NMWA’s New York Avenue Sculpture Project, a public art space featuring contemporary works by women artists, featured Abakanowicz’s figurative sculptures from September 2014 to September 2015. Her work Agora (2004–2006), an installation of 106 headless and armless iron sculptures, is on permanent loan in Chicago’s Grant Park from the Polish Ministry of Culture.

—Olivia Lussi was the fall 2016 education intern at the National Museum of Women in the Arts and Adrienne L. Gayoso is the senior educator at the National Museum of Women in the Arts.

Gallery Reboot: Body Language

The museum’s newly reinstalled collection emphasizes connections between historical and contemporary art. Organized by the themes of the body, nature, domesticity, fabrication, and herstory, each gallery delves into a topic explored by women artists through time and around the world.

Male artists controlled the representation of the female body through most of Western art history. During the feminist art movement in the 1960s and ’70s, women artists claimed ownership over visualization of the body, and artists today explore the expressive potential of the female form. Artists Daniela Rossell, Mickalene Thomas, and Magdalena Abakanowicz use the human body to communicate powerful messages.

Daniela Rossell, Michelle Jacuzzi- Untitled (#7) (Ricas y Famosas), 1999; Chromogenic color print, 50 x 60 in.; National Museum of Women in the Arts, Gift of Heather and Tony Podesta Collection, Washington, DC; © Daniela Rossell, Courtesy of the artist and Greene Naftali, New York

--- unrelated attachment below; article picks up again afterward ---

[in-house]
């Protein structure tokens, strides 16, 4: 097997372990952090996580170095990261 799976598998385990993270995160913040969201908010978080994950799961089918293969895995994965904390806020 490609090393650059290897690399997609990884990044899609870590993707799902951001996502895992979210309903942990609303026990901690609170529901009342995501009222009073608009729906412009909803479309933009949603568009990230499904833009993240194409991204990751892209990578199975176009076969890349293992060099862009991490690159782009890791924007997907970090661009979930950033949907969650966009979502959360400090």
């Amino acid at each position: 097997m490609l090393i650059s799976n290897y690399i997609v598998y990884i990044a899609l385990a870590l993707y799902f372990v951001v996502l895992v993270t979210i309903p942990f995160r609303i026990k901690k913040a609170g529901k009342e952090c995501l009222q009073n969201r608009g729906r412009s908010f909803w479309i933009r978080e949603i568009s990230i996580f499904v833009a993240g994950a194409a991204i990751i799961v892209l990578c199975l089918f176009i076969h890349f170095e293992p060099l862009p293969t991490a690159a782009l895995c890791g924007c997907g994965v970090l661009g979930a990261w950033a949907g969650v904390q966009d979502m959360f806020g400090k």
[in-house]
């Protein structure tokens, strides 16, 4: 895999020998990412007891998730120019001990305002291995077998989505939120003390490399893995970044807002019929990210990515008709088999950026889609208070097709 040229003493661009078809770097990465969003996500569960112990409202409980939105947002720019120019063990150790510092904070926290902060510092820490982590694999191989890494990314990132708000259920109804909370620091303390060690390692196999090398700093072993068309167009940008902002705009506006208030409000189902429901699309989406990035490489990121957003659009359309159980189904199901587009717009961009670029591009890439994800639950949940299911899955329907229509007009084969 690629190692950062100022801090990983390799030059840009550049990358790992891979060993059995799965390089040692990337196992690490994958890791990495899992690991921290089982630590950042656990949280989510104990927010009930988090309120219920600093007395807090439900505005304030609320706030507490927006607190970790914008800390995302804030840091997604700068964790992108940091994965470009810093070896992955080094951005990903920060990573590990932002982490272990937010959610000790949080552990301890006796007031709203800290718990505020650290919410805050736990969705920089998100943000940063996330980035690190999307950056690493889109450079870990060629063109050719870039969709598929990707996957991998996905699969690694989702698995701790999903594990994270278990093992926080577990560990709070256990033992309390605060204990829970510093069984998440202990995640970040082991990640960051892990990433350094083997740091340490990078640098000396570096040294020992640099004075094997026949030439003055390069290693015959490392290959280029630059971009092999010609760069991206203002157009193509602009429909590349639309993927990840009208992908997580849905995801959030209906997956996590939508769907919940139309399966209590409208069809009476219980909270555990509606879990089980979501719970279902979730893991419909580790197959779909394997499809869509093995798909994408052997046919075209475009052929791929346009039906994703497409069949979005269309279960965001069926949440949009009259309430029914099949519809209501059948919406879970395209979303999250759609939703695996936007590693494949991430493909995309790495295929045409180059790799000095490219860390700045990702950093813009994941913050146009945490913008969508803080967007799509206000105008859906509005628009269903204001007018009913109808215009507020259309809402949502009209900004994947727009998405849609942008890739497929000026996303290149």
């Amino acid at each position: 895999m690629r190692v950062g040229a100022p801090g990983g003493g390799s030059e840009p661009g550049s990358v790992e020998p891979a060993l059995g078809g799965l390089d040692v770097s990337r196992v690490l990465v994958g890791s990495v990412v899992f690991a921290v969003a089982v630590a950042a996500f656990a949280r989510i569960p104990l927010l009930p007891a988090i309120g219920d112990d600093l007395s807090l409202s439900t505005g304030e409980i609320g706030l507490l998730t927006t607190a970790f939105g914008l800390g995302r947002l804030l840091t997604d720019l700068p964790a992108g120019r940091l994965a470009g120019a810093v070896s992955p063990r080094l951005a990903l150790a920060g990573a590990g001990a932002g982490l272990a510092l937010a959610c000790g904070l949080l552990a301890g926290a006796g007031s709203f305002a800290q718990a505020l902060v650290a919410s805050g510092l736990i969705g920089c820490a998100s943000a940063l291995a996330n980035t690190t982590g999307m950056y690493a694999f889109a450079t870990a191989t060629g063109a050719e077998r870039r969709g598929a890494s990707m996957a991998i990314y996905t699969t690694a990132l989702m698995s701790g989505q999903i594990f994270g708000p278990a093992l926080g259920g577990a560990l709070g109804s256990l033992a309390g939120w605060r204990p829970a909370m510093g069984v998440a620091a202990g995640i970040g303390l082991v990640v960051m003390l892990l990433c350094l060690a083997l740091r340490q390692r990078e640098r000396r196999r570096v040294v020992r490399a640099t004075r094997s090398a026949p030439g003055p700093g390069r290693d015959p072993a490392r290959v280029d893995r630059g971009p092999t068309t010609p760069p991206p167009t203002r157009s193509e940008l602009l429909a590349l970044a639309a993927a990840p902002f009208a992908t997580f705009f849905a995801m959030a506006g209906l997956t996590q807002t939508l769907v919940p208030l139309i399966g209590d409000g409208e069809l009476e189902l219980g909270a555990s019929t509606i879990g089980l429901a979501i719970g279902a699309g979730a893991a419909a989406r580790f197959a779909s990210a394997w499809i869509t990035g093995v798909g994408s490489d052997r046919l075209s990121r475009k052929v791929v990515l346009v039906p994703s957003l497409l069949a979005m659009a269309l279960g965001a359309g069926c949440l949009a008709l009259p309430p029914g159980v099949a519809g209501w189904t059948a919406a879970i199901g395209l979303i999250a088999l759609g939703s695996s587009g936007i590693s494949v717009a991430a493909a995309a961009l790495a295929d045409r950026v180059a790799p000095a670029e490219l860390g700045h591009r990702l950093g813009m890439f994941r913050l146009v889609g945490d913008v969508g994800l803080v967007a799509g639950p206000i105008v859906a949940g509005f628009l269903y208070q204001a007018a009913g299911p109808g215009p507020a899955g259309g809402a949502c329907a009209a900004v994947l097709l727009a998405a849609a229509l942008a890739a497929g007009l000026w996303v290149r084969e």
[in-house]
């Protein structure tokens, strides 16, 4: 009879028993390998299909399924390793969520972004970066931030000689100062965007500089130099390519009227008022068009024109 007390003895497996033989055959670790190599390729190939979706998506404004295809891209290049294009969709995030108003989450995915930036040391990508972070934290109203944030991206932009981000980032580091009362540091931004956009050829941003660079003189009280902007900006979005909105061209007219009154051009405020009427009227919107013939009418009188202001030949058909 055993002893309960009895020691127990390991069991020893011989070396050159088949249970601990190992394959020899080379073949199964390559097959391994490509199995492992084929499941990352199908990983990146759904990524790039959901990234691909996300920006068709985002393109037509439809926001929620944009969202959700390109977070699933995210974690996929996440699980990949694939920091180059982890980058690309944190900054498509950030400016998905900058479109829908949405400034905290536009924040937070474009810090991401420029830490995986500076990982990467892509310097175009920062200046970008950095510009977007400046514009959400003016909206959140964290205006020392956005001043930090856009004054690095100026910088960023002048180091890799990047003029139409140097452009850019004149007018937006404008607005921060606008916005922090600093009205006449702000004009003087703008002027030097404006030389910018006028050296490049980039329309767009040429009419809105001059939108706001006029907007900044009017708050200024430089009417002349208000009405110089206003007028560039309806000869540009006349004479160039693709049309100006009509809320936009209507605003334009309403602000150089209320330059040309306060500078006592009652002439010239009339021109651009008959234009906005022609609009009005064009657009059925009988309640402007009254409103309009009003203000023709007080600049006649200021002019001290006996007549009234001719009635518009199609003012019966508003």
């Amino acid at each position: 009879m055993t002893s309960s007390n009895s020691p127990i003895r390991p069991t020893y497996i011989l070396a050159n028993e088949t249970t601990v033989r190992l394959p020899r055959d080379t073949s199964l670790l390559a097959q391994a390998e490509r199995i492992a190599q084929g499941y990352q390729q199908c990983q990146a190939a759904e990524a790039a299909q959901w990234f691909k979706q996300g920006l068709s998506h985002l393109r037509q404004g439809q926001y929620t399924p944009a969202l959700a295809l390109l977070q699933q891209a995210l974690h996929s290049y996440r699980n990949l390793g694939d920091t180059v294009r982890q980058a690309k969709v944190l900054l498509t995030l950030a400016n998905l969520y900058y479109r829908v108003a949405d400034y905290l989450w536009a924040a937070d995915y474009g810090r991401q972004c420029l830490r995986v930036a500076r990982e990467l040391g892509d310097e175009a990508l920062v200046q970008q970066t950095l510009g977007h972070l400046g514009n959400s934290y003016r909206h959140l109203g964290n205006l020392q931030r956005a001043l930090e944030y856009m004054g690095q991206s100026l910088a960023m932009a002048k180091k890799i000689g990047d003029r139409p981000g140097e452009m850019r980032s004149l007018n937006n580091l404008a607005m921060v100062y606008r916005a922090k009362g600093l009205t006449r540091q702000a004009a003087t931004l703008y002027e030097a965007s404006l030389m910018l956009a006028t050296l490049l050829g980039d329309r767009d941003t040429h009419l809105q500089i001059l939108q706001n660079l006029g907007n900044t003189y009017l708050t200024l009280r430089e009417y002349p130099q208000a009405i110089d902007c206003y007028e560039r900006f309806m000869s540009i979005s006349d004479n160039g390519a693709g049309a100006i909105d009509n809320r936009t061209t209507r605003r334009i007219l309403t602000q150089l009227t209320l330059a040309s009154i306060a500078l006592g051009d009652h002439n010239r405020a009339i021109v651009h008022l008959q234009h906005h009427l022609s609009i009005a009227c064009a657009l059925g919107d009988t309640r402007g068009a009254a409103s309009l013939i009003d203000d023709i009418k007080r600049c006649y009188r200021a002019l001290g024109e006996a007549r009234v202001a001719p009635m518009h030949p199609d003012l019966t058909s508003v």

Daniela Rossell, Michelle Jacuzzi–Untitled (#7) (Ricas y Famosas), 1999; Chromogenic color print, 50 x 60 in.; National Museum of Women in the Arts, Gift of Heather and Tony Podesta Collection, Washington, DC; © Daniela Rossell, Courtesy of the artist and Greene Naftali, New York

In Michelle Jacuzzi–Untitled (#7) (1999) from the series “Ricas y Famosas,” Daniela Rossell (b. 1973) delves into the lives of Mexico’s elite families by emphasizing the way popular culture creates and disseminates female stereotypes. From a wealthy family herself, Rossell had access to some of the most affluent women in Mexico. Each subject constructs her own image by choosing her clothing, pose, and setting. Compared to other subjects in this series, Michelle is dressed in more casual clothing while perched atop a rooftop hot tub. Rossell’s model suggests a duality, shown with an over-sized rosary and subtly visible underwear and tattoo. The model’s confident posture and luxurious setting underscore her wealth and high social standing. Rossell’s works explore notions of purity, sexuality, and power in relation to the female body.